Français
 
Русский
 
Español
 
العربية
 
汉语
 
Română
 
Gjuha shqipe
 
Македонски
Print page     Create PDF
Expert Opinions



What is the future of forests in 300 years?

 

Dr. Jürgen Blaser
Professor
International Forestry and Climate Change
Bern University of Applied Sciences, School of Agricultural, Forest and Food Sciences

Forests will play a crucial role globally in the next 300 years and beyond. Knowledge of sustainable forest management will be in high demand as forests are one of the main renewable natural resources available to humanity. Forests will be expected to help mitigate climate change, protect soil and water, provide clean air, conserve biodiversity and produce wood fibre and other products.

Thus, in 2313 we expect that:

  • Natural forests will still exist but, to a great extent, climax forest types, such as primary rainforests, will have disappeared, due mainly to shorter forest cycles caused by increased (climate-related) disturbance. They will mostly be in protected areas, with minimal timber harvesting, and will provide important ecosystem services.
  • Planted and semi-natural forests, as readily renewable natural resources, will be providing huge quantities of wood and wood-based fibre. Urban forests will be providing recreational and spiritual benefits and serving as climate buffers.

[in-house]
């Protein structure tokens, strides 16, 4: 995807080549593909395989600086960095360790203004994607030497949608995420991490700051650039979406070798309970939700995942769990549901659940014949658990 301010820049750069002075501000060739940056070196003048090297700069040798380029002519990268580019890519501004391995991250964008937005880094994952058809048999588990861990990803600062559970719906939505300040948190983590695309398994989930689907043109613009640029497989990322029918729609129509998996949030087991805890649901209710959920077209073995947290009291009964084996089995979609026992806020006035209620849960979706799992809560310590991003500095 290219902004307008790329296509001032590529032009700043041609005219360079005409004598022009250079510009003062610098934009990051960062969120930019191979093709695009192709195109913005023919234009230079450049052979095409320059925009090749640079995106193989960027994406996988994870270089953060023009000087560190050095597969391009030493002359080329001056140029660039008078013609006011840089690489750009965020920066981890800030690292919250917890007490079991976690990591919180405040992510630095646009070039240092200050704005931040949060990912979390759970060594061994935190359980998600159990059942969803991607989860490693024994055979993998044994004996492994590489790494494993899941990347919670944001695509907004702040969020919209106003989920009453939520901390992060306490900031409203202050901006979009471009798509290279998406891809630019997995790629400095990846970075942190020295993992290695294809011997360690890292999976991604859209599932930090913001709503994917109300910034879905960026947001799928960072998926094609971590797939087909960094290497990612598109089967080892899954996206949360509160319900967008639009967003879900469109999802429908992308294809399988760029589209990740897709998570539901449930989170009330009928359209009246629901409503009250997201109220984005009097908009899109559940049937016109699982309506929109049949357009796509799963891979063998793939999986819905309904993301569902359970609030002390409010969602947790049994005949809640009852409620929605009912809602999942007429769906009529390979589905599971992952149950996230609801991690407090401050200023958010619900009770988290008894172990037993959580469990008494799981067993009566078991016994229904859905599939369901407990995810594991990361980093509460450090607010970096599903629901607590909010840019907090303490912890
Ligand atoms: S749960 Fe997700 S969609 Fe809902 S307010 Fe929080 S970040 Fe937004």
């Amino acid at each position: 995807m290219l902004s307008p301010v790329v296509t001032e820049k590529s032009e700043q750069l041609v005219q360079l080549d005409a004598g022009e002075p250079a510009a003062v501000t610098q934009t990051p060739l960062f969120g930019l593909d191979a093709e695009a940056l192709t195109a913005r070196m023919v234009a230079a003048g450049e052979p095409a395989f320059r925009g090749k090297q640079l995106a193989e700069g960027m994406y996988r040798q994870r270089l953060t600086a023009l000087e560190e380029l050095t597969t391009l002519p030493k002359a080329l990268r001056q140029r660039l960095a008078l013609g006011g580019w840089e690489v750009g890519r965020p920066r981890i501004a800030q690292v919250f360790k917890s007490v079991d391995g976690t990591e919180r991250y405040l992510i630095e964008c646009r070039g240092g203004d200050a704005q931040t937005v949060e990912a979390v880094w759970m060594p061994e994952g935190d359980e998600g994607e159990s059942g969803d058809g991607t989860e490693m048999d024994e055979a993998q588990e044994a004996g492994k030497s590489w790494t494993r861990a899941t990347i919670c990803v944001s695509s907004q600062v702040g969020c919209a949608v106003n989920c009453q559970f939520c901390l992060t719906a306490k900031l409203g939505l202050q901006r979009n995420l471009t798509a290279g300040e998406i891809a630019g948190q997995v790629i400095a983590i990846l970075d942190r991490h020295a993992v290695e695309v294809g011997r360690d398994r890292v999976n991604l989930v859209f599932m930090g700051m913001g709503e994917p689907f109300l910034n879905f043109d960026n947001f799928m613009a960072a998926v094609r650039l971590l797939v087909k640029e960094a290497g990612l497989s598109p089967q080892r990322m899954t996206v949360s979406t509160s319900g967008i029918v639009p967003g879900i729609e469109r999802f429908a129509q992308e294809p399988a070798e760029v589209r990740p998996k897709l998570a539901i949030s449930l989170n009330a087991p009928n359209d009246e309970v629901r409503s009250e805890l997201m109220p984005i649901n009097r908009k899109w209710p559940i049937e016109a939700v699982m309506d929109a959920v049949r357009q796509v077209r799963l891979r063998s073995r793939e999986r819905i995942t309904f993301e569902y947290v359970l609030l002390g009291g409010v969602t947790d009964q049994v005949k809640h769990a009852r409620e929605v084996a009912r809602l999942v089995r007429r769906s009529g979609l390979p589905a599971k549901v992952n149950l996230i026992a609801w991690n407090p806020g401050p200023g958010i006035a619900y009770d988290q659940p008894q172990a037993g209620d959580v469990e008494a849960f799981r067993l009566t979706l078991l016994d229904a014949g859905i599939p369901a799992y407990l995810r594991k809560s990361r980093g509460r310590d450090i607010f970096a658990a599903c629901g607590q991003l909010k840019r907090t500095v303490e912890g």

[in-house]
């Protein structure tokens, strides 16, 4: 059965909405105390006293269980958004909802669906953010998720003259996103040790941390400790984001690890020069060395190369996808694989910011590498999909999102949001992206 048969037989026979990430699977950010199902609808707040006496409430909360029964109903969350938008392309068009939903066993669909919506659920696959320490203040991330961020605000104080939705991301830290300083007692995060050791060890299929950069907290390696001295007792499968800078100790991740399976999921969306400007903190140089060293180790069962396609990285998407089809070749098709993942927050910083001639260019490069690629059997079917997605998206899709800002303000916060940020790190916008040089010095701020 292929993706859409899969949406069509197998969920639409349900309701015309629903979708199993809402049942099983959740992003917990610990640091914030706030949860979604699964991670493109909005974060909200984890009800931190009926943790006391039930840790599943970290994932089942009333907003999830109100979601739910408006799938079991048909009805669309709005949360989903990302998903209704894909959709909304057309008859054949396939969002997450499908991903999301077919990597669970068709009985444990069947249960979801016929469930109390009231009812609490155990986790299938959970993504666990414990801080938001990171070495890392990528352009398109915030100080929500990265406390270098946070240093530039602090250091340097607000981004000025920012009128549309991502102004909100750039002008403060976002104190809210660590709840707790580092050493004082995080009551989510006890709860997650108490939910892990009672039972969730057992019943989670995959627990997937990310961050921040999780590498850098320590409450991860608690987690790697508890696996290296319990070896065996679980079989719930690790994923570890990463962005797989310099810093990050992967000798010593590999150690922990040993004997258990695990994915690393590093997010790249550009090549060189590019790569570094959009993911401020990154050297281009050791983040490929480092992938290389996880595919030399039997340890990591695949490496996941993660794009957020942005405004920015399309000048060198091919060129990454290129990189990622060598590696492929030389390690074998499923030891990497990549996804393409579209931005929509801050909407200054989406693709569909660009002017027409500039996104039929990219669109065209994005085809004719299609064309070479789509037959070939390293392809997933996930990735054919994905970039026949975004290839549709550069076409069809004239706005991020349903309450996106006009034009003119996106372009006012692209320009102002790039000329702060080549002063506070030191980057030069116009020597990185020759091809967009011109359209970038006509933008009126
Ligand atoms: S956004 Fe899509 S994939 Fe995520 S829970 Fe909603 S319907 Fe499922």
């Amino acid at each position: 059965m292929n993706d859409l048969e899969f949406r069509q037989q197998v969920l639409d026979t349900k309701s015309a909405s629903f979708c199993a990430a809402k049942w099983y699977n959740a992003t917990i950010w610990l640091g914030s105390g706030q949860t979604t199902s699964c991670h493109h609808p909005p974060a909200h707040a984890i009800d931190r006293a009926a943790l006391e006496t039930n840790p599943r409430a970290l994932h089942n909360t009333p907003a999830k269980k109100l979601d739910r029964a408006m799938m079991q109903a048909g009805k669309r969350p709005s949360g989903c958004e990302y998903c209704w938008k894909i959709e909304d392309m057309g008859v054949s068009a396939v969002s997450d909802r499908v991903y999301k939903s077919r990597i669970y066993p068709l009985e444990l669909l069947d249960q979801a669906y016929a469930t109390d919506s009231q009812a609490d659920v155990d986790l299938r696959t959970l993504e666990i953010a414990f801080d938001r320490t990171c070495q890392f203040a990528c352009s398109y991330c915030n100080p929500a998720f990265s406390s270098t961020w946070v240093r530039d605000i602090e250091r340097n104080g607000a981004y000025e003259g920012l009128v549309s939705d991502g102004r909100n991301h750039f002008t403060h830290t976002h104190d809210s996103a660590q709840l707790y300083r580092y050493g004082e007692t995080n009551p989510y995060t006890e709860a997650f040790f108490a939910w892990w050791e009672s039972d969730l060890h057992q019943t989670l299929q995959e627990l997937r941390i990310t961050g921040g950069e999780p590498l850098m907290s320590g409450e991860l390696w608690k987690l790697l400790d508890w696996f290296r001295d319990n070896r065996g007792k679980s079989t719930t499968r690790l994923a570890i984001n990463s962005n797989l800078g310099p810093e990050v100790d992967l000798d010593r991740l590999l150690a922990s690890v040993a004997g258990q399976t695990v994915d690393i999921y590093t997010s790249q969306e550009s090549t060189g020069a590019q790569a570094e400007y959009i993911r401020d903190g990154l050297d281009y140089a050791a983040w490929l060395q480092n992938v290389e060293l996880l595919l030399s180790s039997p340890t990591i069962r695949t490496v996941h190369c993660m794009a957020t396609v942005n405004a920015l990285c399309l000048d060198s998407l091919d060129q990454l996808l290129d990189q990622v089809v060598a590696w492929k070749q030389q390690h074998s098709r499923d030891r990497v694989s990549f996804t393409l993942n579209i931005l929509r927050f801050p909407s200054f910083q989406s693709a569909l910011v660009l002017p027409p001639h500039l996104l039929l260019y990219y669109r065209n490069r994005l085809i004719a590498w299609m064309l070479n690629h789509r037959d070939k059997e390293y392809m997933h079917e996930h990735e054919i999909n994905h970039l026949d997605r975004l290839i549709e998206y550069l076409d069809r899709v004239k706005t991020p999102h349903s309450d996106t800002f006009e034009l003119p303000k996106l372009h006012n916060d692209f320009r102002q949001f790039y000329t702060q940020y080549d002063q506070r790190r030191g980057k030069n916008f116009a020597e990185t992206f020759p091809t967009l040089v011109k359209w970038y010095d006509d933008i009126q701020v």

• Overall, the forest area will have increased to about 5 billion hectares, although those forests will have less biomass per unit area than natural forests today. The life cycles of forests and tree species will become shorter and they will be subjected to a constant dynamic of climatic and biotic disturbances.
  • Forest governance, at the regional and global levels, will still be a key issue. The redistribution of ownership and better defined rights and responsibilities will increase efforts to protect, invest in and use forest resources wisely.

This scenario is an optimistic one (although some elements, such as the loss of primary forests, are depressing), but it is not an impossible or even an improbable one. It is likely that the oak tree on the Swiss plateau, the Sipo tree in northern Congo and the fir tree in western Siberia will not see the beginning of the twenty-fourth century, but forests — albeit different to today’s — will have spread.

Humanity’s future will depend in large measure on how it deals with its forests. Today’s and tomorrow’s foresters have much work to do.


Read more about what UNECE does:

http://www.unece.org/forests.html

 

 


DISCLAIMER

Opinions expressed in this section are those of the author(s) and do not necessarily reflect the official position of UNECE, of the bodies established under its international legal agreements/conventions, or of the secretariat.


© United Nations Economic Commissions for Europe – 2013